Thursday, January 7, 2010
Victim of ragging mostly rags a junior: HC Justice Gambhir
New Delhi, Jan 7 (UNI) Terming ragging a ''venomous practice'', Justice Kailash Gambhir of the Delhi High Court noted that a person who ragged a junior must have been a victim of ragging himself.
''When a person gets ragged, its germs are sown inside him which bounce back when he becomes a senior,'' Justice Gambhir said and added that ragging was violation of human rights that distorted mental balance of the victim to an unimaginable extent.
He was speaking on a launch ceremony of a book entitled ''Ragging - The Red Alert'' held here recently.
He added that ragging was no more a means of interaction but more of teasing and humiliating juniors that distorted the balance of an individual.
Judge of the Delhi Consumer Court Dr Premlata, who was also present on the occasion, asserted that there was a need to go to the root cause of the problem.
''Today's youth is aggressive. They get sadistic pleasure in teasing somebody. We have to be concerned about the emergence of this behaviour,'' she said.
Talking about his inspiration to right the book, its author Gulshan Naveen said the sad demise of Aman Satya Kachroo, who died in March last year due to intense ragging by his seniors in Himachal Pradesh, made him to raise his voice against the evil.
''The character of ragging is becoming downright criminal. Today's raggers are learning from various sources and beginning to indulge in atrocities of the kind inflicted on prisoners confined in Guantanamo Bay!,'' Mr Naveen said.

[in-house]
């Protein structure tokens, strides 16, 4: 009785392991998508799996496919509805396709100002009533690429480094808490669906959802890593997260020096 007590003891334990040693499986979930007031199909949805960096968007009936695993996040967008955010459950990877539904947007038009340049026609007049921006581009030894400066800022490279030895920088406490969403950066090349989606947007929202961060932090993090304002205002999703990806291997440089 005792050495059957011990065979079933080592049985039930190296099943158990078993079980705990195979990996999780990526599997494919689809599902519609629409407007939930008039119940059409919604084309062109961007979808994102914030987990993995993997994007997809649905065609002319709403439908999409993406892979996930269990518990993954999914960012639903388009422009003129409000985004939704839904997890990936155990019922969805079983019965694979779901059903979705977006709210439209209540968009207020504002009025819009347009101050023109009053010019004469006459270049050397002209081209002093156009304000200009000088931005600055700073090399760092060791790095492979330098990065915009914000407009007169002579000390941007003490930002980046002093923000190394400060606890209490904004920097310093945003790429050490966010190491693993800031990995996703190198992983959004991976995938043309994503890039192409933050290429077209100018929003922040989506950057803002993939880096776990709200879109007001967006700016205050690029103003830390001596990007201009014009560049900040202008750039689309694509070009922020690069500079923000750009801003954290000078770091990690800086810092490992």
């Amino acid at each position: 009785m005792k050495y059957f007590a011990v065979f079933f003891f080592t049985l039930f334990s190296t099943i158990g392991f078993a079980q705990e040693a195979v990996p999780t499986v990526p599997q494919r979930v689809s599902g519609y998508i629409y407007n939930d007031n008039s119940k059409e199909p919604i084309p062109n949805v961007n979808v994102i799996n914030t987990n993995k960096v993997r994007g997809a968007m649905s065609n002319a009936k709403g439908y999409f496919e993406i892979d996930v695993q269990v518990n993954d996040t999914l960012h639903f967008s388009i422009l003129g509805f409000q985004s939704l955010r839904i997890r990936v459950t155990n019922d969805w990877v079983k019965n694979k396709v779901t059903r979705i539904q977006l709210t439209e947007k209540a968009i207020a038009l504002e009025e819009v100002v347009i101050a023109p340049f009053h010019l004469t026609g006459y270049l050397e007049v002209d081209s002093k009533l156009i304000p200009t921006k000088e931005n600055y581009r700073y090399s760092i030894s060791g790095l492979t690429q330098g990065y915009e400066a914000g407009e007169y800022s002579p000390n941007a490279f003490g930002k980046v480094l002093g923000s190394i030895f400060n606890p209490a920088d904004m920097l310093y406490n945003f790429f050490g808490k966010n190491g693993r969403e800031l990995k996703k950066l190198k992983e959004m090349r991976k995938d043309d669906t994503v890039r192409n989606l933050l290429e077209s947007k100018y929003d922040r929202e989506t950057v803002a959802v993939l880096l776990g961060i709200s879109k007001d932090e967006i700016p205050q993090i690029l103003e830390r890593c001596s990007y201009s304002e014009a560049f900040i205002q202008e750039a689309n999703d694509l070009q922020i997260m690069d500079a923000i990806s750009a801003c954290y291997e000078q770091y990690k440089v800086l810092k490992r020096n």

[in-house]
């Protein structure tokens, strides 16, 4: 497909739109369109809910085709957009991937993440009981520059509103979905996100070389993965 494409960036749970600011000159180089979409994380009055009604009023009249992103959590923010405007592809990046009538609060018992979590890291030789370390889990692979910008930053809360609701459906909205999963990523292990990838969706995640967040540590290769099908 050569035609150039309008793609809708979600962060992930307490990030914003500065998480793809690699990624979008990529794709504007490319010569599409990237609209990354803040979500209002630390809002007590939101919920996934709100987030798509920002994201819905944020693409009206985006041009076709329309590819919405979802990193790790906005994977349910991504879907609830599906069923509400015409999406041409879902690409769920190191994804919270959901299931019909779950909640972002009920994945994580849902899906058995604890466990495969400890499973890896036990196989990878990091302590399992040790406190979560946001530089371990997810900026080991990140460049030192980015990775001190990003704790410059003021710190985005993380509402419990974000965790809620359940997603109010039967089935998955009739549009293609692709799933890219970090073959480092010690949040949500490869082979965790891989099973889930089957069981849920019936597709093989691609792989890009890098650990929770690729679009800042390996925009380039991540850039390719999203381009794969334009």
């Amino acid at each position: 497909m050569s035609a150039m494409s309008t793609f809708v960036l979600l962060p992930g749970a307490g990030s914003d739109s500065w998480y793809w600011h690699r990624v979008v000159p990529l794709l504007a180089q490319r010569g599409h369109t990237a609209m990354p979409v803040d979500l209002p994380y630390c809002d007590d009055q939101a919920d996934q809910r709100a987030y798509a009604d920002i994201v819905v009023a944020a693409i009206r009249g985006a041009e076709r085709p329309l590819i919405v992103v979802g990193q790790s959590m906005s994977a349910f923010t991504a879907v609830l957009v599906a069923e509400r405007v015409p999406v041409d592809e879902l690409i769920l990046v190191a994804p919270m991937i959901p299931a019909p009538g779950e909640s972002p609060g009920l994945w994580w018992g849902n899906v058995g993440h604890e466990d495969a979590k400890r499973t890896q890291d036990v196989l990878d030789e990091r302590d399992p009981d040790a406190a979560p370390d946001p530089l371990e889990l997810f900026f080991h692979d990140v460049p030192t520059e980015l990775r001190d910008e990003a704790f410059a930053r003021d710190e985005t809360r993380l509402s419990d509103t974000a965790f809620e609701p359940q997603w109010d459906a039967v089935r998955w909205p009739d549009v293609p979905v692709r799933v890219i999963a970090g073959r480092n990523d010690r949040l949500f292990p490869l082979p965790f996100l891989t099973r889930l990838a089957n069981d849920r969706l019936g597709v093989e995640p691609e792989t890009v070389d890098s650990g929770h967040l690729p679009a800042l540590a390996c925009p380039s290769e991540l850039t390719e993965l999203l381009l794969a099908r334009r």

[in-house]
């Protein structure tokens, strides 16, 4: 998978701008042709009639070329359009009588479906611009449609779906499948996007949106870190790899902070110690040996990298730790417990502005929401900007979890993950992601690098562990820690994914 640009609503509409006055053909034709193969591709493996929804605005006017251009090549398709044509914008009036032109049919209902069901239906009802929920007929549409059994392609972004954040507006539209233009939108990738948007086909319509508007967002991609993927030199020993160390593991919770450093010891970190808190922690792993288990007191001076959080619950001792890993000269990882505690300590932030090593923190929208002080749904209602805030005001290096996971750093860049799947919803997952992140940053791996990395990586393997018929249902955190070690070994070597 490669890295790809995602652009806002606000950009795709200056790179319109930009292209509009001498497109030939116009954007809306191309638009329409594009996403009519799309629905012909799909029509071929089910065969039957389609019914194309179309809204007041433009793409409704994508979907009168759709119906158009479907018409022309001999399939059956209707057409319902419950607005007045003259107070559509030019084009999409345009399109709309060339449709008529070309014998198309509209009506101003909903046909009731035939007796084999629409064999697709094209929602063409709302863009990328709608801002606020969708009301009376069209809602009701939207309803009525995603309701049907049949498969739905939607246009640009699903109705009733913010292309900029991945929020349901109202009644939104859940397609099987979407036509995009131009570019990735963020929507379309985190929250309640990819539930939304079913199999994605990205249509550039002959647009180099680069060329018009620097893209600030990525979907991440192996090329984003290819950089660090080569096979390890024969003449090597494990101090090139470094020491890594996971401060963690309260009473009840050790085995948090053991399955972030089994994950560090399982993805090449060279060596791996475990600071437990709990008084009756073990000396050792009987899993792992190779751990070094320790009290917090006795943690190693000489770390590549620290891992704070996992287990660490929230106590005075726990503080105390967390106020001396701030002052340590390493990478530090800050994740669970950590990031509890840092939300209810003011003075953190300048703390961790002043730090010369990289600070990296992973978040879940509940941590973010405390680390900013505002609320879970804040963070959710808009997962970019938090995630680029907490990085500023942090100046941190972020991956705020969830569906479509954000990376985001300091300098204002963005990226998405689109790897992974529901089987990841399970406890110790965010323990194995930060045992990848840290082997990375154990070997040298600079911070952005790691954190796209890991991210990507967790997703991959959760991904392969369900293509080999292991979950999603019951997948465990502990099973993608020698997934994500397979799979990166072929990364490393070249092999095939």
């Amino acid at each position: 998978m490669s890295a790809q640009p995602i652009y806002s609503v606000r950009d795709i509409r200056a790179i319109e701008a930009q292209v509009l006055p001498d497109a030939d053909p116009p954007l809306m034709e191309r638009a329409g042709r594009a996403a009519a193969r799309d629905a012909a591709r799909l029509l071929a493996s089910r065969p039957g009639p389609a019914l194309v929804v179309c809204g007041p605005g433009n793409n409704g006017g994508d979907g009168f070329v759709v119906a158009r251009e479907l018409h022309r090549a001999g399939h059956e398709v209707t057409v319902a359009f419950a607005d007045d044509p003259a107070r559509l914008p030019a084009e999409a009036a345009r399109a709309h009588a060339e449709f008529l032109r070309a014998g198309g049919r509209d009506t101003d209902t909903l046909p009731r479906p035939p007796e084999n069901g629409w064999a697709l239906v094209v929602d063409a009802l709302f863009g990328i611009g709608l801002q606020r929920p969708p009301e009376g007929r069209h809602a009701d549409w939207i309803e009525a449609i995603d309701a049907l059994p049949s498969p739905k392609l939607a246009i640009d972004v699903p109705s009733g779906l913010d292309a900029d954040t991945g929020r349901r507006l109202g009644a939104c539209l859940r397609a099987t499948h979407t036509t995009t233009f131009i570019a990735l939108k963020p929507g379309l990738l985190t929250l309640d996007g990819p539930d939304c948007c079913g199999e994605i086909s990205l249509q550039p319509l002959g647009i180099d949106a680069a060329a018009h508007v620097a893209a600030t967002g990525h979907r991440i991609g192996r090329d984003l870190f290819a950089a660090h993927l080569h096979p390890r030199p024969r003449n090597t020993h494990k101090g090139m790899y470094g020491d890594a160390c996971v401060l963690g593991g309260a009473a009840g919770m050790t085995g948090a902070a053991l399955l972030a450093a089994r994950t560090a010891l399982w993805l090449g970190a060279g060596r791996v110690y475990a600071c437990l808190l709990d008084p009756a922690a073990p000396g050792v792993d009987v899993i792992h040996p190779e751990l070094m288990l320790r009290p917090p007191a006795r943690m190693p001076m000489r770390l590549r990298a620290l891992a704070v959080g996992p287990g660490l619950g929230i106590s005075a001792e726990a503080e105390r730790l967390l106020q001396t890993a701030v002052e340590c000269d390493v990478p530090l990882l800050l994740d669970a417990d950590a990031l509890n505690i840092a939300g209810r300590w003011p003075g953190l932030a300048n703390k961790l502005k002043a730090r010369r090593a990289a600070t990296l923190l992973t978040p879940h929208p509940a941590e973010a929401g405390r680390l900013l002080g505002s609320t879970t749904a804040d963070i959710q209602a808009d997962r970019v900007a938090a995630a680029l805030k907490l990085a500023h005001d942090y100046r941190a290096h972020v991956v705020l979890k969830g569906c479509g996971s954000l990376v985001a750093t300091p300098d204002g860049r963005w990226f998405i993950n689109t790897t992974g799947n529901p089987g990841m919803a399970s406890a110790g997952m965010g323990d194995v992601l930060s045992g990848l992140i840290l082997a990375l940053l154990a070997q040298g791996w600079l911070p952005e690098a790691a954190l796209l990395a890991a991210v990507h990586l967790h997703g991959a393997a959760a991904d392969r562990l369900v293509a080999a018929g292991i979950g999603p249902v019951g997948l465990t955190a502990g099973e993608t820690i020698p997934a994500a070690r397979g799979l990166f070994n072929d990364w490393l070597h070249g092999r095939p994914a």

The country has not been dealing with a simple law-and-order problem but a cancer that was degrading the society, he added.
Father of Aman and head of an NGO, Aman Movement, established to work towards eradication of ragging, Dr Rajendra Kachroo also attended the function.
The book gives various circulars of UGC, AICTE as also deep intervention of courts, including the Supreme Court of India. It refers to the possibility of an increase of virulent events in technology education institutions and suggests that present college education has a deficiency in liberal education.
''Educational institutes need to move in a direction to provide more of practical knowledge to students instead of delivering lectures on morality and good behaviour,'' the book mentions.